The wild plants and fungi all across America have been known to have multiple uses for hundreds of years, long before the country became what it is today. To understand the value of different mushrooms that can be found in the United States you might be wondering, how would Native Indians use puffball mushrooms?
Different Native American Indian groups have been known to use puffball mushrooms in different ways. Some would eat them for food or use them as medicine, while others would use them for different purposes or avoid them altogether. Many Native American tribes have even attributed religious or magical properties to the mushrooms, or used them for decoration.
This article will tell you everything you need to know about how different Native American tribes have made use of the puffball mushroom so that you can find out some of the fascinating history associated with this common fungus.
What Different Uses Would Native Americans Have for Puffball Mushrooms?
Many studies and historical texts have referenced the different usages of puffball mushrooms among the Native tribes of North America. While we now mainly view these mushrooms as a source of food, Native Americans have found many other ways to make use of such a widely available fungus.
Native Americans have been known to use puffball mushrooms as:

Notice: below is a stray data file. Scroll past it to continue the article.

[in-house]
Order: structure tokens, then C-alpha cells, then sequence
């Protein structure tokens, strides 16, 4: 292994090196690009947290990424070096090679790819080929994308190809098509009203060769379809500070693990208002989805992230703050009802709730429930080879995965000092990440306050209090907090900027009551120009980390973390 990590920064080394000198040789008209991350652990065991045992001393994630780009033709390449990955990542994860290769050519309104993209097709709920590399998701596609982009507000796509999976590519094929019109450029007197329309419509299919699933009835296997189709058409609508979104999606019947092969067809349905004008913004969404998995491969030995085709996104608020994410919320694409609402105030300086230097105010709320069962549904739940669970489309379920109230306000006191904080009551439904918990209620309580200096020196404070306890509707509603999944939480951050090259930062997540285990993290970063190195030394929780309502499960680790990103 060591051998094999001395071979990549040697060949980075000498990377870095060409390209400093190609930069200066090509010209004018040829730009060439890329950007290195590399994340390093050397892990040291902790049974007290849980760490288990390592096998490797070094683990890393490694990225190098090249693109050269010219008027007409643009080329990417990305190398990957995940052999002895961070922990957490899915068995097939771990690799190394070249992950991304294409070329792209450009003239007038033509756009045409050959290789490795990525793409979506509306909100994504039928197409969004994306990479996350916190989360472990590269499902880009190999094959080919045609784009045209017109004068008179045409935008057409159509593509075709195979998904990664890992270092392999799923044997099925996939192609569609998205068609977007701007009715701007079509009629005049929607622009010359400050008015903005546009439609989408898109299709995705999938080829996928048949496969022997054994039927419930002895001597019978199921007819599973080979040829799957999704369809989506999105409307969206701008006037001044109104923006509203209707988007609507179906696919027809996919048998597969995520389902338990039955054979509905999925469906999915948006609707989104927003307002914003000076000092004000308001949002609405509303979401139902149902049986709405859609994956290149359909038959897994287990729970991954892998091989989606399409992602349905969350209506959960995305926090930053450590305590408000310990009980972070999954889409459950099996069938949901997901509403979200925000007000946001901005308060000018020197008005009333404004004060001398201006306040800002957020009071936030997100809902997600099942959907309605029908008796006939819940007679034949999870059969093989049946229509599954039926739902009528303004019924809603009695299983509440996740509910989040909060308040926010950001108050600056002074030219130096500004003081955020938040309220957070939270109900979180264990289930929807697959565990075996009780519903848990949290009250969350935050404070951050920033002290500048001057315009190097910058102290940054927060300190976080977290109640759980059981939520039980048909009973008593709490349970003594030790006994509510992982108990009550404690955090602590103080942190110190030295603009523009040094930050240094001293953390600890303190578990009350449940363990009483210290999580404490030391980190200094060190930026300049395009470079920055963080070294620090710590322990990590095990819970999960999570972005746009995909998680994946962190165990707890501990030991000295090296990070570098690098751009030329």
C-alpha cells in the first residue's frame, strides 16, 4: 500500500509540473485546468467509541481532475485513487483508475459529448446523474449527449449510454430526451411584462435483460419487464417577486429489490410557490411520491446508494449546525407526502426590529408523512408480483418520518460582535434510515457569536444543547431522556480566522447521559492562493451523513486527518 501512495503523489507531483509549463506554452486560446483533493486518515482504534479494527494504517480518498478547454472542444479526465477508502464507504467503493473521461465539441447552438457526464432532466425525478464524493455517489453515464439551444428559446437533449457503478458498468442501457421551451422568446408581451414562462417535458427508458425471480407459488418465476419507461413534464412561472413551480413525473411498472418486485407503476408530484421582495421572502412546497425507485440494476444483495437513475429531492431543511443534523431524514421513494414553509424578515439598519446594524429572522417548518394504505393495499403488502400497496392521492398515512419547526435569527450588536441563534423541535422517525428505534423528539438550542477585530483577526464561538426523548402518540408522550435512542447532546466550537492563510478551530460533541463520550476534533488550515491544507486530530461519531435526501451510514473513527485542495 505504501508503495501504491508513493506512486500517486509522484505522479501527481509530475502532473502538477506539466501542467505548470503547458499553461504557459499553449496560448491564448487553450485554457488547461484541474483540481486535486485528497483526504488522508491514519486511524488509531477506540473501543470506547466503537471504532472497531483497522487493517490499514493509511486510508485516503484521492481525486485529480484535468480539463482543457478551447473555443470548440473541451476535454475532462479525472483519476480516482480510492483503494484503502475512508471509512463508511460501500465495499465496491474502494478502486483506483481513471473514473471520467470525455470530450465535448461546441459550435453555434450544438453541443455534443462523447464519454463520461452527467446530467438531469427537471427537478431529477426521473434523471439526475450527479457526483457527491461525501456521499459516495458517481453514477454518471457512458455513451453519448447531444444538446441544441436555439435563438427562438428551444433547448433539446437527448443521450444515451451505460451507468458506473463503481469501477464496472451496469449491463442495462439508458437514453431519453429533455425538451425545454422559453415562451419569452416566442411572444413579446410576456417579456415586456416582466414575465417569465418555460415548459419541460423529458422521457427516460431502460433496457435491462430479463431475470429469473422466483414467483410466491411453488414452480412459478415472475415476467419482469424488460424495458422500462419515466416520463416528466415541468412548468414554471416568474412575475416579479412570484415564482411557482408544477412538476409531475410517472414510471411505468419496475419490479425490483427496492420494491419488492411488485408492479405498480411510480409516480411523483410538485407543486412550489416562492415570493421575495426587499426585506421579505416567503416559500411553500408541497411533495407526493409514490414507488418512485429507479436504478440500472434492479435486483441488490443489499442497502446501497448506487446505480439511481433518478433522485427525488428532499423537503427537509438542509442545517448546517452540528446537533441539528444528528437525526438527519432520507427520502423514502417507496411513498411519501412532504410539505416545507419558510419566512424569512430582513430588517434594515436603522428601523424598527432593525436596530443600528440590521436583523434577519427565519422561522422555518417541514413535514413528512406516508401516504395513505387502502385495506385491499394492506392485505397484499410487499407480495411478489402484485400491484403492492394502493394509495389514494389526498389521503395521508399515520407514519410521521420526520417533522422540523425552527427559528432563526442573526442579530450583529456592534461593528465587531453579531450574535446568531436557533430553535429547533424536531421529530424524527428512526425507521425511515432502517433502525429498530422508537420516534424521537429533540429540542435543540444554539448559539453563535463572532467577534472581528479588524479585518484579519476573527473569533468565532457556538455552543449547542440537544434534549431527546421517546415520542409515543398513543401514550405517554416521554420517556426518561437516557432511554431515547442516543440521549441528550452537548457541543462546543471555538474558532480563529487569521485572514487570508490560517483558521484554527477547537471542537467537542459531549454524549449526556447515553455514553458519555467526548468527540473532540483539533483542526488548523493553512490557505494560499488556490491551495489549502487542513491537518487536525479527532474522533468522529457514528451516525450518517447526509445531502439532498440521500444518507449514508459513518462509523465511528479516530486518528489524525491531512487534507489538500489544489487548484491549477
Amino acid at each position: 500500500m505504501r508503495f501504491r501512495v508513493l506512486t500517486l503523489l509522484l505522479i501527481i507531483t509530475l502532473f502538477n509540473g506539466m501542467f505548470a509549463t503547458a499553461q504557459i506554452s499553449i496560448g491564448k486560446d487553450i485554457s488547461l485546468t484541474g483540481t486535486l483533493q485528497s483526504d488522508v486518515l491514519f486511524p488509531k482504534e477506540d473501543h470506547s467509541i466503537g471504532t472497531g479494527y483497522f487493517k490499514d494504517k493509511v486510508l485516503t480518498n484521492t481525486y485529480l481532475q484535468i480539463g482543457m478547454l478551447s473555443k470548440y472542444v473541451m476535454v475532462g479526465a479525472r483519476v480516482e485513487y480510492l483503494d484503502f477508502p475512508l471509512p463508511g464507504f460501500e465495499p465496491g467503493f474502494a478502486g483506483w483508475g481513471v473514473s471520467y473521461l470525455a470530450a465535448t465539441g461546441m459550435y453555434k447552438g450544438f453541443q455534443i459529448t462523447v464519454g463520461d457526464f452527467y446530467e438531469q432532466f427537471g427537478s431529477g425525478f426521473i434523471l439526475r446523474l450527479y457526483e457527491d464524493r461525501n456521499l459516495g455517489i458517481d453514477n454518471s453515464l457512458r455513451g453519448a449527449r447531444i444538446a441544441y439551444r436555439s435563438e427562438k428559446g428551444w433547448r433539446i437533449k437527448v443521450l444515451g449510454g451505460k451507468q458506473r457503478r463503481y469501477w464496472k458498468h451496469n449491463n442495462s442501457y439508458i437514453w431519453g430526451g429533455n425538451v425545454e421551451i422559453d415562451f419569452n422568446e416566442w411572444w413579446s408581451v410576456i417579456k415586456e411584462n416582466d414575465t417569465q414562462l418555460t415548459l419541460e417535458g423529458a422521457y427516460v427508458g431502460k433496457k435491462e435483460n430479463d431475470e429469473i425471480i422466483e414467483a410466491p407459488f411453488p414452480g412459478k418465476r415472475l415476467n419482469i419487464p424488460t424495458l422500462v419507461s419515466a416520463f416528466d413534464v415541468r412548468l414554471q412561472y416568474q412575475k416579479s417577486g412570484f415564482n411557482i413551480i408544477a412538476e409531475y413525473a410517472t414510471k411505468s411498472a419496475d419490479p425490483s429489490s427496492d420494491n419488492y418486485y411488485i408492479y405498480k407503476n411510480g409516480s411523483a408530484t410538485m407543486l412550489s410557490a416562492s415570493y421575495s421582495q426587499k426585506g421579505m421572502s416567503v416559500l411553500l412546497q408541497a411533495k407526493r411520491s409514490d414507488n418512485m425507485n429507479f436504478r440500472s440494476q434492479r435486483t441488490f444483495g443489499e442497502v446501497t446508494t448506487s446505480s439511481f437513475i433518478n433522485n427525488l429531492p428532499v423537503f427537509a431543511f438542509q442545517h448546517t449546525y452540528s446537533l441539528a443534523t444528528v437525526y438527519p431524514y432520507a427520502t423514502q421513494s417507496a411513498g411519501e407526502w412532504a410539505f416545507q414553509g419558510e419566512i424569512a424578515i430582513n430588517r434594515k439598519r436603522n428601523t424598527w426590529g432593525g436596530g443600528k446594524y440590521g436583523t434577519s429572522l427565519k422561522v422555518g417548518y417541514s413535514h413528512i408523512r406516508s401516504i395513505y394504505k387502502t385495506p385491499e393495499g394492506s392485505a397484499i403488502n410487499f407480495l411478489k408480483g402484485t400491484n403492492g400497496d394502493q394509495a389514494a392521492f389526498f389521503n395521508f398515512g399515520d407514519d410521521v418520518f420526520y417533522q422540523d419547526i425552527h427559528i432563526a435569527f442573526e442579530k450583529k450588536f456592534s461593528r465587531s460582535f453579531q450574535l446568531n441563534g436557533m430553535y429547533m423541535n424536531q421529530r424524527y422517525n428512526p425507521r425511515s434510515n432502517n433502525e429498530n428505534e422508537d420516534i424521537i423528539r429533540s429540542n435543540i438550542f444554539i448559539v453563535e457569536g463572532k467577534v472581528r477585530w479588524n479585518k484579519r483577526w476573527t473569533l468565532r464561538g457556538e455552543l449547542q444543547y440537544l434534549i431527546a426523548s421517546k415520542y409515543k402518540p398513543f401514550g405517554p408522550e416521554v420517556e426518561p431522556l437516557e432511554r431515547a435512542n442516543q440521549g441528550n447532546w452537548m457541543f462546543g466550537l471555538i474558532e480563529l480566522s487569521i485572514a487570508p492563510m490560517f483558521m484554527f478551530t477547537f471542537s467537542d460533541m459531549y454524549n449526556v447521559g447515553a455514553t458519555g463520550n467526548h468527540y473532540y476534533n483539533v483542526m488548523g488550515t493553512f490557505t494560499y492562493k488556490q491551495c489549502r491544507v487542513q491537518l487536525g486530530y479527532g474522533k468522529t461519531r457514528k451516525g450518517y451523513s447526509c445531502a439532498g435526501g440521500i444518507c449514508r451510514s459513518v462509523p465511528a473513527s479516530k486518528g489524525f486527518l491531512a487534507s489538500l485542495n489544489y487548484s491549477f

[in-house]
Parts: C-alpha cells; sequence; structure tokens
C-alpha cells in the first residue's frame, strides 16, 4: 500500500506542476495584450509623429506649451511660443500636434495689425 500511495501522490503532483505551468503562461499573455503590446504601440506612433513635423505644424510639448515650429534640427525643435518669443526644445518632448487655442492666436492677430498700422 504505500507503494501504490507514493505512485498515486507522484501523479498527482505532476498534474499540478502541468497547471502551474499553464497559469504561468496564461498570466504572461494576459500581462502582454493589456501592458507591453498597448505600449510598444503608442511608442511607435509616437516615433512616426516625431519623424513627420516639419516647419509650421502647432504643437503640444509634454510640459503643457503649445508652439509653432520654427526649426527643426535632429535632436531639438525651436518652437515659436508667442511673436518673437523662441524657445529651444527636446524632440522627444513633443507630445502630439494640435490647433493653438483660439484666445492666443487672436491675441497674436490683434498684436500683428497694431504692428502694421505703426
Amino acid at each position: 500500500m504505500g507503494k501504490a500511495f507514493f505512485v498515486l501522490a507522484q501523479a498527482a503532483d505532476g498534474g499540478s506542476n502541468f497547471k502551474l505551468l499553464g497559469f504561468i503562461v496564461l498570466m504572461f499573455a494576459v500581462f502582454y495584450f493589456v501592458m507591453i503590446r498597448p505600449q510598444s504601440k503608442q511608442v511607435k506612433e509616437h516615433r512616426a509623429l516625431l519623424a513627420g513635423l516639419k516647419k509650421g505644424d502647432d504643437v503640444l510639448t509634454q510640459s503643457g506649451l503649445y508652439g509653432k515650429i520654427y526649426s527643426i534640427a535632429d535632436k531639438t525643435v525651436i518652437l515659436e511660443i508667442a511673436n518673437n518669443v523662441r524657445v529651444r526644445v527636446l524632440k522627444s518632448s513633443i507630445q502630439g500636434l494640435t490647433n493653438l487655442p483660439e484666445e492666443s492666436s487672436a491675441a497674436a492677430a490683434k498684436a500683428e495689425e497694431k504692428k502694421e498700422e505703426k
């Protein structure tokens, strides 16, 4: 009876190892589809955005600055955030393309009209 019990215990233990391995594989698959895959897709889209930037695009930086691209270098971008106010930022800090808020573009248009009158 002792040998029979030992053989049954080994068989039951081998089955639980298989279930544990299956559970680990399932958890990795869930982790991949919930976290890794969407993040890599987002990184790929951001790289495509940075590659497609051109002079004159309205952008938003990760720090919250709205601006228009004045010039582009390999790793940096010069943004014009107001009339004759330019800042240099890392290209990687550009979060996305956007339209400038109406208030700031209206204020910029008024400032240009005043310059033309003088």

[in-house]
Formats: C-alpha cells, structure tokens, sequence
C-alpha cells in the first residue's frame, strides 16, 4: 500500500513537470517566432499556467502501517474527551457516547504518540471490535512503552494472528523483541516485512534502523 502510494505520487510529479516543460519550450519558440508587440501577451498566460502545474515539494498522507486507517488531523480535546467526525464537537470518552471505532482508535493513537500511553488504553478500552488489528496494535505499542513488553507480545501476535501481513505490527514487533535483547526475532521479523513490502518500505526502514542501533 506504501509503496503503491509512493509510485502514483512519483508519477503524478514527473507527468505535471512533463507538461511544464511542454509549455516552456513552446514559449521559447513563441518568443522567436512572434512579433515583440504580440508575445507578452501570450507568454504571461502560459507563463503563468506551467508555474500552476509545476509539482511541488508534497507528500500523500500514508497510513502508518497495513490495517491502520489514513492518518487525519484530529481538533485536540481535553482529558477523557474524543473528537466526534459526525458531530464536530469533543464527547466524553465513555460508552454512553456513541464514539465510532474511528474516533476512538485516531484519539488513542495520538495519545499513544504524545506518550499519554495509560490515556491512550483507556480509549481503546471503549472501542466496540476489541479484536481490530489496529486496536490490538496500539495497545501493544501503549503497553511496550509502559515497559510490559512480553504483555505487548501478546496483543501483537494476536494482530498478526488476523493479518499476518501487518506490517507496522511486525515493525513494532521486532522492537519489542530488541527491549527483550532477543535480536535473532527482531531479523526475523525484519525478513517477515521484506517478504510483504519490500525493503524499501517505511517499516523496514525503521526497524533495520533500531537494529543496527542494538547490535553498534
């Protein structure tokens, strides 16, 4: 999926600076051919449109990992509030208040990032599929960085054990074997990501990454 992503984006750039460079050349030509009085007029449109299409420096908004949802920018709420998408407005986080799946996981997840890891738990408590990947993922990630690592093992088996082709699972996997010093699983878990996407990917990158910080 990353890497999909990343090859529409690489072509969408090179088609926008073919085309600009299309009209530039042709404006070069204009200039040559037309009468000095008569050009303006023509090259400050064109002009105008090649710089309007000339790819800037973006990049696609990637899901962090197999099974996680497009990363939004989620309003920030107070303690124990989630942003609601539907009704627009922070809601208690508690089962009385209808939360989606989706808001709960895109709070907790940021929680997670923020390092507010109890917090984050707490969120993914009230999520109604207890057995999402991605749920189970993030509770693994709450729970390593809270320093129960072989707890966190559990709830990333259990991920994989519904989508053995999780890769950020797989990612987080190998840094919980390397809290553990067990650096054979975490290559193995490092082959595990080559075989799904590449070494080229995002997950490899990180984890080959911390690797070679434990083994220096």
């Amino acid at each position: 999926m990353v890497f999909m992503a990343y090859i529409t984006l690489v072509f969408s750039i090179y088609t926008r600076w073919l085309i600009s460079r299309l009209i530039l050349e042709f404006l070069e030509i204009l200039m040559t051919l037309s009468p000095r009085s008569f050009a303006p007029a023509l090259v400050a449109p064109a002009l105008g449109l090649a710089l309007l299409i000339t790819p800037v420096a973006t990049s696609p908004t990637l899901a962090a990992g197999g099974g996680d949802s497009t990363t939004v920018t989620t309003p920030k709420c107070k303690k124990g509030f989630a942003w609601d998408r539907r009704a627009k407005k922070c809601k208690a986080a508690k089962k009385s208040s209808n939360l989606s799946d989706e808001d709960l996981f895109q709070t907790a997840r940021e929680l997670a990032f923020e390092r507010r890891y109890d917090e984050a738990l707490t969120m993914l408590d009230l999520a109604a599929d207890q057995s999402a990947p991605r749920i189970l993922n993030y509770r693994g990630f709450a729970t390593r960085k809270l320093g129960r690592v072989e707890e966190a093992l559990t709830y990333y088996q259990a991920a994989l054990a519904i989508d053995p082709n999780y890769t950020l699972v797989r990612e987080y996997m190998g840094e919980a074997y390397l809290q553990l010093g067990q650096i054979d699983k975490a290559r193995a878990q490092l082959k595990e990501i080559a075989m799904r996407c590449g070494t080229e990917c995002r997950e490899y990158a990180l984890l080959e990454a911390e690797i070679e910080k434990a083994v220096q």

- A haemostat to stop bleeding
- An ingredient in a poultice to reduce inflammation
- A healing agent
- A headache cure
- Insect repellent
- An incense
Are All Puffball Mushrooms Edible?
Puffball mushrooms are mostly edible and are known to provide nutritional benefits, but they should generally be consumed while they are still young. It is important that you carefully identify whether or not a mushroom is an edible puffball because some lookalikes can be poisonous – or even deadly.
Many different Native American tribes have used the puffball mushroom as a source of food over the years, including the Ahnishinaubeg, the Central Miwok, the Iroquois, the Kiowa, the Menomini, the Ojibwe, the Omaha, the Tewa and the Zuni.
How Would Native Americans Eat Puffball Mushrooms?
Though the urbanisation of America and the claiming of federal land has reduced access to foraging and wild food for indigenous people in the country today, puffball mushrooms are still one of the safest fungi to collect for food.
The Omaha people would roast young puffballs and the Zuni would gather large quantities of them while they were still fresh, and dry them to be eaten throughout the winter. The Iroquois used them as a meat alternative, often in soups. Some Native Americans would fry puffball mushrooms in oil or enjoy them raw.
The traditional puffball soup is made by peeling and dicing them, before boiling them with salt and some meat.
What Medicinal Uses Would Native Americans Have for Puffball Mushrooms?
There are many different things growing in North America that have surprising medicinal properties. Native Americans have historically used puffball mushrooms for many different medical purposes.
The most common medical use for puffball mushrooms is as a coagulant, to help to stop the flow of bleeding. Almost all Native American tribes identified the value of this particular mushroom as a styptic and would apply it to their wounds.
Usually, the soft middle of the mushroom would be ground down into a powder which could then be dusted over a wound to stop the bleeding. Sometimes the pores could be utilised as a dusting powder, and some medicine men or women would combine them with spiderwebs and bark to make a dressing.